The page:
Tuesday, May 22, 2007

Question for pondering purposes...

Are there theological/philosophical drawbacks to emphasizing whether or not there is historical evidence for the ressurection of Jesus?

I'm starting to read through the transcript of a debate between William Craig Lane, who I admittedly don't like and think is mostly full of hot air (Lane debated a philosophy professor at my college over the existence of God. I cheered on our Prof and kinda wish he had verbally gone for the throat), and Bart Ehrman, who I do rather like. And I'm not very far in, but Lane is already making himself sound like a bit of fool. So, are there theological drawbacks to emphasizing, attempting to prove, etc. that the resurrection of Jesus is indeed a historical fact. Perhaps more to follow. Perhaps not. Depends on my mood.

3 comments:

MESSIANIC GENTILE said...

There are huge benefits in it if done well. Look at the work of theo/historian N.T. Wright. He wrote a MASSIVE 800+ page book on the resurrection.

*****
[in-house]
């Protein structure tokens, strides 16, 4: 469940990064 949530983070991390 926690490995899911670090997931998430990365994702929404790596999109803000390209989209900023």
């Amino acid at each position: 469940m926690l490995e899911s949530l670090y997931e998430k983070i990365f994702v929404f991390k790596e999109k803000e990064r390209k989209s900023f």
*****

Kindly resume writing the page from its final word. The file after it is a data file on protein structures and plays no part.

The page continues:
Well worth the read too, btw.

WordK said...

I may have to look into that. I'm not convinced that you couldn't make it into something useful, I'm just very convinced that Craig isn't useful.

Mystical Seeker said...

In my view, trying to "prove" that the resurrection was a historical fact is a hopeless cause. I think a much better direction to go for Christians is the way Marcus Borg looks at it, in distinguishing between the historical pre-Easter Jesus and the ahistorical post-Easter Jesus who was experienced by his followers after he died. Not only is a literal, historical resurrection unnecessary for Christianity, but I would argue that it makes no sense for post-Englightenment Christians to cling to that view of a miraculous intervention in the laws of nature by God. The experience of Jesus after his crucifiction was, in my view, visionary and mystical, and one can easily interpret the resurrection appearance stories in the New Testament (of which there are none in the first Gospel, Mark, and the later ones of which are inconsistent with one another and show a developing Christology that has little to do with historicity) as myths that had a deeper, non-literal meaning.